Employers have an important role to play in protecting the health and well-being of employees. Additionally, happy and healthy employees are good for business.
When a workforce is feeling well, this will result in a positive and productive working environment, an attractive workplace culture, and a strong staff retention rate.
When employees are unhappy, the business suffers too. Poor mental well-being can lead to low morale, a reduction in productivity, increased absences and reduced retention.
The cost of neglecting workplace well-being
The economic impact of this year will have applied some pressure on sales targets. With many businesses seeking ways to cut costs, individual workloads run the risk of causing employee burnout.
Pre-coronavirus, sick days were said to be costing employers more than £100 a day in lost productivity. With new threats to worker well-being because of the crisis, and as temperatures drop, this figure may well increase.
The ongoing and increased risks to well-being
It is thought that the effects of the COVID-19 pandemic on mental health will be long lasting. So it has never been more important to keep workplace health and well-being at the forefront of business operations.
The pandemic has created a need for employers to consider new well-being risk assessments, regardless of whether employees are continuing to attend the workplace or work from home.
Taking care of an employee’s mental well-being is still a priority when they are working from home. It can be harder to manage remotely, though.
Mental health awareness training can help managers to spot the signs of an employee in need of support, even from a distance; staying alert to the potential risks of remote working can help to save a person in distress.
Keeping in regular contact with employees and maintaining 121s is vital to monitor well-being and be able to offer support when needed.
Crucially, home is not a safe space for everyone. Domestic abuse helplines reported a surge in calls during the summer lockdown. Employees who feel unsafe working from home should be permitted to attend a COVID-secure workplace. We advise keeping a record of anyone doing so and speaking to these employees to find out the root of the problem. You may need to assist further.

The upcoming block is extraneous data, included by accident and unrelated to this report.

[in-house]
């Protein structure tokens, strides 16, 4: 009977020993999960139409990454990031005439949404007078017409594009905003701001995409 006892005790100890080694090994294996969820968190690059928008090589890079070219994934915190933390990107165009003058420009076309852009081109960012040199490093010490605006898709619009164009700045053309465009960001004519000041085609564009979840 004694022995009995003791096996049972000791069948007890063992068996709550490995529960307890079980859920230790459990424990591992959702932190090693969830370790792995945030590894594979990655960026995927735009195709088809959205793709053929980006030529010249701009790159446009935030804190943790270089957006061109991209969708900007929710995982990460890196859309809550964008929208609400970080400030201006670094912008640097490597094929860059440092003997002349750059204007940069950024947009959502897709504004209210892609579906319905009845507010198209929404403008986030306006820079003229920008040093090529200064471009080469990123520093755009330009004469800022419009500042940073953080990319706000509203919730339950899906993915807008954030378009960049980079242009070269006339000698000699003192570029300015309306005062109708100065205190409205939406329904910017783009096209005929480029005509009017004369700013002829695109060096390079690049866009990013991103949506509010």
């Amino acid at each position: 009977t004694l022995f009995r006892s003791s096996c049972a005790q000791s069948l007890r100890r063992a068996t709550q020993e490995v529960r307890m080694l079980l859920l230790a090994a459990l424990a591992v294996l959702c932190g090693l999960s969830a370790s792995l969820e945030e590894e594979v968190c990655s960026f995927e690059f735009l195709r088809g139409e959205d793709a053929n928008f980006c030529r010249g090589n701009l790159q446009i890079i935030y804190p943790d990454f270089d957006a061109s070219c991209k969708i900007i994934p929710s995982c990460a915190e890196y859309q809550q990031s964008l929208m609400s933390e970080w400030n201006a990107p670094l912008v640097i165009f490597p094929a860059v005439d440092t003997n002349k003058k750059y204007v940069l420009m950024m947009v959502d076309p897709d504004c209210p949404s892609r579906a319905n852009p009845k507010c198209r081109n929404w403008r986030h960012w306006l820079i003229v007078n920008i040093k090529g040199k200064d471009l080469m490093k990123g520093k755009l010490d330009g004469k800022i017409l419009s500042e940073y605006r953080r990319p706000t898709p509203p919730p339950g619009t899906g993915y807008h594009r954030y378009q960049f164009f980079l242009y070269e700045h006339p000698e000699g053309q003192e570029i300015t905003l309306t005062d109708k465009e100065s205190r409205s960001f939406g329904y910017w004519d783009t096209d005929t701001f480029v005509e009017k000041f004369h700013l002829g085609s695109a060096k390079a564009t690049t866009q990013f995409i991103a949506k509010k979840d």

Even if it is not as serious as a matter of safety, the home environment may not be conducive to productive working. Recognising the stress that this could cause and coming up with support measures will help the employee and the business.
In the workplace
As well as providing a COVID-secure workplace, employers are advised to keep in mind potential increased risks to worker well-being.
Rules on social distancing and mask wearing are still in place. With certain businesses legally allowed to open over the busy Christmas season, employees could be dealing with much bigger crowds to manage.
If this sounds like your workplace, make sure you are sufficiently staffed and that employees stick to their breaktimes to avoid burnout. They may also need reminding of your escalation process should they encounter a heated situation.
A fear of catching coronavirus or passing it on is still prevalent for many people. For staff who express worry about attending the workplace, be sure to listen to their concerns and reassure them of the precautionary steps you have taken. If the problem persists, contact us, as this can be a complicated HR matter.
Find time to have fun!
Mitigating risks to well-being is vital, but a pro-active approach that finds time for fun can also work wonders.
You may not be able to arrange your usual company Christmas celebrations this year, but there are plenty of ways to enjoy the festive season with your team in a safe way, and everyone wants a happy and healthy Christmas.
If you’re stuck for ideas, read our blog detailing six reasons why a virtual Christmas is a good idea.